This is an original business card I came up with for my blog. I haven’t ordered any yet - I’m still toying with the idea of even handing out blog cards at all. What about you? Would any of you hand out cards advertising your blog?
This is an original business card I came up with for my blog. I haven’t ordered any yet - I’m still toying with the idea of even handing out blog cards at all. What about you? Would any of you hand out cards advertising your blog?
I’m on the road 45 minutes every afternoon. I leave the house at about 2:50 every day and head up to MK’s school. We have a great system worked out – he exits the school, walks down the sidewalk and I usually arrive before he hits the end of the school property. I flip on my hazard lights, stop, pick him up, and then we’re off to pick up GD and his friend, J. This works out great because I never have to spend time being stuck in the school parking lot. We then head out to pick up GD and J.
We usually arrive at GD’s school at about 3:02. I have just enough time to pull into the tennis court parking lot and park before I see GD and J. walking toward me. There hasn’t been a day go by that I haven’t been a bit surprised to see GD – that boy seems to grow another inch every time I see him. And I’m often thinking to myself, “Exactly WHEN did my oldest child become a man again?”
It usually takes me about five (sometimes ten!) minutes to navigate away from GD’s school. And it makes me extremely nervous to drive around GD’s school. For those of you that don’t know, GD is in high school. Which means we’re surrounded by hotshot kids who pull daredevil stunts and spinouts to impress their peers. This also means, these kids aren’t really paying attention to the other drivers around them, which means that adults like me, REALLY have to pay attention to everything and everyone around them. In addition to these crazy kid drivers, there are hundreds of other kids walking down sidewalks, crossing the street, and generally goofing off and not paying attention to the traffic around them. Considering this kid circus, I’m not sure, quite frankly, if I will even allow the boys TO drive to school whenever they get their licenses because of the insane, and crazy, traffic/kids/distractions.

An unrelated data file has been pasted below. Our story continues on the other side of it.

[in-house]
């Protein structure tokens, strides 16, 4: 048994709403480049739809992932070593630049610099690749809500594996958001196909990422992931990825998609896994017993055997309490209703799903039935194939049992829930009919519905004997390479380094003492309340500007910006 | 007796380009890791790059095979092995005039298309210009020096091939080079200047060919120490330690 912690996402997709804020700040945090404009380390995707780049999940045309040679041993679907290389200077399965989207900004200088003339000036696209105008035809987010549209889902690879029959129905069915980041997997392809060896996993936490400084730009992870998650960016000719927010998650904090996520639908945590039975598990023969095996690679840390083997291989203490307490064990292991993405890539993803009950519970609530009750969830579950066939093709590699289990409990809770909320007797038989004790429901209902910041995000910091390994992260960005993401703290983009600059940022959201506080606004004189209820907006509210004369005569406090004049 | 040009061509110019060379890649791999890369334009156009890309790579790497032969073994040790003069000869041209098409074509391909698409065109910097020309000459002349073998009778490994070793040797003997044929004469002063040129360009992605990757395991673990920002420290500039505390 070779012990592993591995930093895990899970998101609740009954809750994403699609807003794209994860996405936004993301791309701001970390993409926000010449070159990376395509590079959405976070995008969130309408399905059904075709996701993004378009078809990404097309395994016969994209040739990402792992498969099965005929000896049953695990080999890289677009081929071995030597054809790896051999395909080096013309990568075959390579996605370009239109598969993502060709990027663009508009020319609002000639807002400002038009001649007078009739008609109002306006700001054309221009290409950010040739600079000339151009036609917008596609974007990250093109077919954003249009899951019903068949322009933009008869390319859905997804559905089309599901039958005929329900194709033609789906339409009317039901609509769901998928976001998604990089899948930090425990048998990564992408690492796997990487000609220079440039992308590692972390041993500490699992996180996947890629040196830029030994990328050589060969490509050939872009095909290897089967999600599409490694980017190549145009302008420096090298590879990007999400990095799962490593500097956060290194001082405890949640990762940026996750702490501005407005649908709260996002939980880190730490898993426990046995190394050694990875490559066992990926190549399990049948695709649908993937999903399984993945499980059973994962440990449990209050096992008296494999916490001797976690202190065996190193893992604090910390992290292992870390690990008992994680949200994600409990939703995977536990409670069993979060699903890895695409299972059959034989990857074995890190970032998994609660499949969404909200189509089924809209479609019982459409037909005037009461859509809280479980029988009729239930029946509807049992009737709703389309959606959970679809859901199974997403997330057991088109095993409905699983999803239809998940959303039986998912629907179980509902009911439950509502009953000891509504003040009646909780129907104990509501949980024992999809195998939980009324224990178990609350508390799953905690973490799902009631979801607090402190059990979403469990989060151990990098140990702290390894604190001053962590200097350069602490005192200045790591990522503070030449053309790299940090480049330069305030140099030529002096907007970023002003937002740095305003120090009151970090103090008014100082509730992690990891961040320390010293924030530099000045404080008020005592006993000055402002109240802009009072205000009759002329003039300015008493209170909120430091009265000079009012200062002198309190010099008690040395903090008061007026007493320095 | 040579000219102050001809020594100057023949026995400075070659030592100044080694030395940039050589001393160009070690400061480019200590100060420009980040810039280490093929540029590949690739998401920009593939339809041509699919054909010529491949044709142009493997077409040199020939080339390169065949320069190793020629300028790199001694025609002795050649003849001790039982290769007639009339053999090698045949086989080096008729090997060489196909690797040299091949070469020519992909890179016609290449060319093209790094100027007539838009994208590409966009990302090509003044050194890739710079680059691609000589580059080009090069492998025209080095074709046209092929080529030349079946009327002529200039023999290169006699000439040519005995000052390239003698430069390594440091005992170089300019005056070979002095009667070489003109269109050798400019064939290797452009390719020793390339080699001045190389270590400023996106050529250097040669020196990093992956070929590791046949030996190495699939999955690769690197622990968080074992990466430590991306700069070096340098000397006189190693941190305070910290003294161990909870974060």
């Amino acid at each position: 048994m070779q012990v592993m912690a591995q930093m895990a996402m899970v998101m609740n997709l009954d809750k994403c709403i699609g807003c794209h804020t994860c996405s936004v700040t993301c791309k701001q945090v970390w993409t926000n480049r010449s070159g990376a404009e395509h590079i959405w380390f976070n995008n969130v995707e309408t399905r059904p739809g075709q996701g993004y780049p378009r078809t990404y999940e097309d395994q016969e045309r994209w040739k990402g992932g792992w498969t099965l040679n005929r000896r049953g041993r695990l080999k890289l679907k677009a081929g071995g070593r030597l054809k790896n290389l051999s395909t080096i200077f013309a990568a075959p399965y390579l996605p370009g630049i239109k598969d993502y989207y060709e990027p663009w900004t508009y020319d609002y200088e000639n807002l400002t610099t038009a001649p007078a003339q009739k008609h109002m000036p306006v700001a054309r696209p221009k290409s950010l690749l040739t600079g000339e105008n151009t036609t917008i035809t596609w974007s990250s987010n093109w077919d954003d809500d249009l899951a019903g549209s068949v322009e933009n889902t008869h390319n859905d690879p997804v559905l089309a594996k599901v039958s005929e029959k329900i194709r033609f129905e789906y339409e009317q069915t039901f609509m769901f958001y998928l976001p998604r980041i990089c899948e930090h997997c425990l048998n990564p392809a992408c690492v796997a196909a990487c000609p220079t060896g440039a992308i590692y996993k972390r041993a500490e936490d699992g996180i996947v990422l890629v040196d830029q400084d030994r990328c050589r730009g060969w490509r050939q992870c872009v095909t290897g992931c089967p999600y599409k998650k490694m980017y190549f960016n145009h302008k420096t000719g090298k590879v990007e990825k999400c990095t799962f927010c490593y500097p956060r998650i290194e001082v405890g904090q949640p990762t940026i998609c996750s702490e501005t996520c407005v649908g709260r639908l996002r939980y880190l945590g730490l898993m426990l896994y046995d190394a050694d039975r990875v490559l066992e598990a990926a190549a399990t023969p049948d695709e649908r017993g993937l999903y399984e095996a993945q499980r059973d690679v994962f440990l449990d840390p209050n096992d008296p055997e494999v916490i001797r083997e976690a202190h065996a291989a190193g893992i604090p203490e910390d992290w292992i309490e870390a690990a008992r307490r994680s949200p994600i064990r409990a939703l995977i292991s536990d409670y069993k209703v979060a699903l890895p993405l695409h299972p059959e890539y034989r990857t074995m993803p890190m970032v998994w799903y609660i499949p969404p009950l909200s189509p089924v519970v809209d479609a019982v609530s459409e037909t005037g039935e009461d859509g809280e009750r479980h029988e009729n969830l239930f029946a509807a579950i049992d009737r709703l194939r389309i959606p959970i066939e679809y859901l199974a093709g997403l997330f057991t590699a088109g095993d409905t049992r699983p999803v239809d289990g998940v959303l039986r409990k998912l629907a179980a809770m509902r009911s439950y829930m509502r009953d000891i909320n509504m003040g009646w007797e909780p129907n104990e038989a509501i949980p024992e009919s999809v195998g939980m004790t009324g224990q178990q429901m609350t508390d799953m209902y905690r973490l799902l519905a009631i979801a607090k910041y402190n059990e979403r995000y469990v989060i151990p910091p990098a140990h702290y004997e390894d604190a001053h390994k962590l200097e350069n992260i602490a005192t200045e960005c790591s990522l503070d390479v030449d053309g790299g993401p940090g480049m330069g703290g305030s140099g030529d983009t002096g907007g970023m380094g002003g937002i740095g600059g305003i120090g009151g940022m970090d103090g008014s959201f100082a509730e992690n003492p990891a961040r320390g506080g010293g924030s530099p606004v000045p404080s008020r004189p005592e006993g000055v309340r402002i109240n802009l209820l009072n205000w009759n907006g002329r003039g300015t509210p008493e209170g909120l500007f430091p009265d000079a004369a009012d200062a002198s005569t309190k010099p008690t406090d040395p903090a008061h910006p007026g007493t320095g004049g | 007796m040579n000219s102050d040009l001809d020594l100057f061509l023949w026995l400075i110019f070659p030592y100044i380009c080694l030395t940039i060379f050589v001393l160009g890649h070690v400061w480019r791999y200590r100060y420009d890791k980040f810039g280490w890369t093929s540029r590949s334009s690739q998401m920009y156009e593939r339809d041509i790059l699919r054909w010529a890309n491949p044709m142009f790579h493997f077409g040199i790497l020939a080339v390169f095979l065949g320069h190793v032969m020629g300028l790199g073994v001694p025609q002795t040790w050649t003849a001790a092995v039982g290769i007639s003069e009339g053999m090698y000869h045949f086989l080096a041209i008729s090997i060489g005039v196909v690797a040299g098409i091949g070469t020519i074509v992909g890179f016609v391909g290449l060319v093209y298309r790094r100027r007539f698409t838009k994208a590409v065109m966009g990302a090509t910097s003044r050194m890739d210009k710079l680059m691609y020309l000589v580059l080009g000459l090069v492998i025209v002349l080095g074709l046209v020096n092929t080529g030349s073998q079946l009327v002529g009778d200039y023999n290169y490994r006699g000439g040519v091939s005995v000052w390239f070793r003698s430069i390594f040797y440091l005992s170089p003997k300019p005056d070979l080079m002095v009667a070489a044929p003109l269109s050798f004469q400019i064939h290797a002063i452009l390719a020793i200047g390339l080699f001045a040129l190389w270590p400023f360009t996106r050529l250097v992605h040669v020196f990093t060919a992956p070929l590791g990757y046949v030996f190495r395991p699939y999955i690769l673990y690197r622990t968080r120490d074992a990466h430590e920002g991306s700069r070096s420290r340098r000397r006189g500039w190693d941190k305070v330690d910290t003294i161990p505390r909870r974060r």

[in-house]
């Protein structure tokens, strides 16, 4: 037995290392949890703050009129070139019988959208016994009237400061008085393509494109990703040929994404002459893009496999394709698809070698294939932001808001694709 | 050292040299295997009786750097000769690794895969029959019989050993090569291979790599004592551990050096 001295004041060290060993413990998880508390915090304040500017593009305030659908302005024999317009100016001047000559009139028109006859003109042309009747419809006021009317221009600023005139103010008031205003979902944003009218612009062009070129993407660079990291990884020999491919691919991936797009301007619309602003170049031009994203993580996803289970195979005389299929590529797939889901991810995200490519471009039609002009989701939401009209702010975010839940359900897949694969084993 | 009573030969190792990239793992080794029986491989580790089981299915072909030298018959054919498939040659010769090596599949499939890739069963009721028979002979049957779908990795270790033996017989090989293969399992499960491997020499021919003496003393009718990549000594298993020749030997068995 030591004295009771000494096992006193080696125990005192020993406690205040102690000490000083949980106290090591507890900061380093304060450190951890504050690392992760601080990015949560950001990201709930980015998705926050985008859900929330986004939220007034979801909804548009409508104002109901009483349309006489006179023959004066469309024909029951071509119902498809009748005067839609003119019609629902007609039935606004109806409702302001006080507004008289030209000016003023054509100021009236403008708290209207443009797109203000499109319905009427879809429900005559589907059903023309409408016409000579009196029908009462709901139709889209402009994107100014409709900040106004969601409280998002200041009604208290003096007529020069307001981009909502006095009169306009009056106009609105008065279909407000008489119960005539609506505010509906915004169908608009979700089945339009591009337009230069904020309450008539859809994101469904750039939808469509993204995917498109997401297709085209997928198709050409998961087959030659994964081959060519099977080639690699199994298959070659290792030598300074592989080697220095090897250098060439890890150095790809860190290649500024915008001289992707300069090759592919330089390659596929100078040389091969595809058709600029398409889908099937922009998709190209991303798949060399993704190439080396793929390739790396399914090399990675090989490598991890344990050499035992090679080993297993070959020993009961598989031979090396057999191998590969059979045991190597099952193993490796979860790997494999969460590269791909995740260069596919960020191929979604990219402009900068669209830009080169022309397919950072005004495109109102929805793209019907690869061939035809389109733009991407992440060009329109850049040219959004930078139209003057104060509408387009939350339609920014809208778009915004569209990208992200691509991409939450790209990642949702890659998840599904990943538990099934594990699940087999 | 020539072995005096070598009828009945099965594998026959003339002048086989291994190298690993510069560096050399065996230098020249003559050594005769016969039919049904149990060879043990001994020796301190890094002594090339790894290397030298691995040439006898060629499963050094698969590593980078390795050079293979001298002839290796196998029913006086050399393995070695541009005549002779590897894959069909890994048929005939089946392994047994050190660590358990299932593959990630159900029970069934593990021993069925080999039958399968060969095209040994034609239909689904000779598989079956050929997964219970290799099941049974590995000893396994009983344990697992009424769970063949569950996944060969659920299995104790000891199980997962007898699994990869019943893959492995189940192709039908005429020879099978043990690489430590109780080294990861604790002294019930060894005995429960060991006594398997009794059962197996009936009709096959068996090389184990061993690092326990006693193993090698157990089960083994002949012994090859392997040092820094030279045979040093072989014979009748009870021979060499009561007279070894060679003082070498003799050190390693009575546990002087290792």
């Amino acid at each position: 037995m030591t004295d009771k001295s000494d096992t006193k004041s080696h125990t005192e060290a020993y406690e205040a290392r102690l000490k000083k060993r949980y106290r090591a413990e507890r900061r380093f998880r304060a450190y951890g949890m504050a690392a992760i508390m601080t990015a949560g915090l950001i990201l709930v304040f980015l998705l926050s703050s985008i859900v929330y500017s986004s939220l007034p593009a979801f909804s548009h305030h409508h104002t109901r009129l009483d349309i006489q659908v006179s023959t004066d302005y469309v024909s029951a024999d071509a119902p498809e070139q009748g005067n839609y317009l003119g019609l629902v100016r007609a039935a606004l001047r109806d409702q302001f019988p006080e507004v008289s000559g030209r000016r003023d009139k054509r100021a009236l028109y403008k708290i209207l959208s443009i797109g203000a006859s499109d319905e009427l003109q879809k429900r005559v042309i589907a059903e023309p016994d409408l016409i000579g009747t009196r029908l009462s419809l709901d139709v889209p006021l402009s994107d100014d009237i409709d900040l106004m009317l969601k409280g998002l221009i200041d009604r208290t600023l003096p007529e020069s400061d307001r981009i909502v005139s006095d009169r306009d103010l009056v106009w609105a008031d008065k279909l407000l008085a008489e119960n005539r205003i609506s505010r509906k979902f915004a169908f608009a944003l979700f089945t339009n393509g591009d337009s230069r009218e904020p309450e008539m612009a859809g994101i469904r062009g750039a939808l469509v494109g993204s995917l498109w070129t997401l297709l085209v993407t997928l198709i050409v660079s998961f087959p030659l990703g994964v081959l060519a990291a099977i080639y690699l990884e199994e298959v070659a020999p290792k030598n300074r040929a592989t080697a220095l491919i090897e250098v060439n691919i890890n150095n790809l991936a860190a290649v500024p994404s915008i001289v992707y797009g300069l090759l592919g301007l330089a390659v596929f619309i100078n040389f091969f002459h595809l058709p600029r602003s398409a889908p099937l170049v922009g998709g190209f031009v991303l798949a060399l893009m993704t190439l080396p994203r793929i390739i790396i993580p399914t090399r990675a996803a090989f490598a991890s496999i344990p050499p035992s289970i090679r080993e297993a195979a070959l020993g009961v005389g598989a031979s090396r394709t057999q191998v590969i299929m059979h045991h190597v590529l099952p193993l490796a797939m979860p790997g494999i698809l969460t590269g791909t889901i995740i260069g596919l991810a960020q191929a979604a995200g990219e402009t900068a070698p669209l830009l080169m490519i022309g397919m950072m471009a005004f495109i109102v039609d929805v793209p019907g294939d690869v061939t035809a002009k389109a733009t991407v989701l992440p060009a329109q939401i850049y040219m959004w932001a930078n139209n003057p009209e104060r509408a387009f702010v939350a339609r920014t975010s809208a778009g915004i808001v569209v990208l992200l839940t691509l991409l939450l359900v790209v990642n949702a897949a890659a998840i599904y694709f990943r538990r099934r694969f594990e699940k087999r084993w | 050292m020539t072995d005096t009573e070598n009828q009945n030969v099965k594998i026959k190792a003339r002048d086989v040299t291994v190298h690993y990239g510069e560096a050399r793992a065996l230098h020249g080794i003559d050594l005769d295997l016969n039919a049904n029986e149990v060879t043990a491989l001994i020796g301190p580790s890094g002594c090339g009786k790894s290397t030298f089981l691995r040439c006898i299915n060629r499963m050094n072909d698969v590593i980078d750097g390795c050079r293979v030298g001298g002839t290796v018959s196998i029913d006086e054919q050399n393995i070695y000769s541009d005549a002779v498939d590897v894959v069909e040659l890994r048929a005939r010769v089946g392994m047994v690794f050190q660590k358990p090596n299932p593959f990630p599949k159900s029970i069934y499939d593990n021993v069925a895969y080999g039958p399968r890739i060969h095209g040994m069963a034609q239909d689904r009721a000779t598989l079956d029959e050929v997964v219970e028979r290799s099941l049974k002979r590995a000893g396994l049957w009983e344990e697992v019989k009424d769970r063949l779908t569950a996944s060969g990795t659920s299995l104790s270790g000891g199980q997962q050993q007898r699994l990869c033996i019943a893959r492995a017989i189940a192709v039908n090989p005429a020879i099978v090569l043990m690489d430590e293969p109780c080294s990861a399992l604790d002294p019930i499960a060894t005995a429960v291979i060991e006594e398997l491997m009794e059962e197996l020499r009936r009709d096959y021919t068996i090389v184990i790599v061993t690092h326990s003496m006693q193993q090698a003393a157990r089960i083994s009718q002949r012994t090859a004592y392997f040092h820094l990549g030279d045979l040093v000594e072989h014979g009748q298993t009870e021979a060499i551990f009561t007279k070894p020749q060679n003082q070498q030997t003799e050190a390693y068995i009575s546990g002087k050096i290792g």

I usually breathe a sigh of relief when we exit the school property and we’ve cleared the bottleneck traffic. We then head to J’s house to drop him off. The kids are usually pretty quiet during this ride – decompressing after a long day, I suppose. But when they do talk, I find myself surprised, and a little shocked, by the persona they put on whenever they’re around this friend, or other friends. I understand that they are boys and have to slip into “male, macho mode” but I can’t say I’m always happy about it.
As a result of this “attitude”, I find myself assuming a certain air, too – the cool mom persona. I ask the right questions, I talk the right talk and this usually opens the boys up a bit and they start joking around and being, well, boys.
I have to admit though, that I am always a bit relieved when we drop J. off. I can almost feel the atmosphere dissipate as they once again turn into the boys I know, love, and feel comfortable around.
This is when we really start to talk. This is when it’s safe for me to ask about their days and of course ask THE DREADED question that every teenager hates to hear. The “H” question.
“So, do you guys have any homework tonight?”
MK is usually very good at telling me everything. He’ll go in-depth about what he needs to do and often times even gives me commentaries on his thoughts about said homework. You know, adjectives like, “dumb, stupid, hard, easy,” etc, etc.
But GD. He’s a different strand of testosterone. His answers usually consist of, “Yes,” “No,” “I don’t know,” “I don’t care,” or my personal favorite, “I don’t want to talk about school. I was just there for six hours. No more.”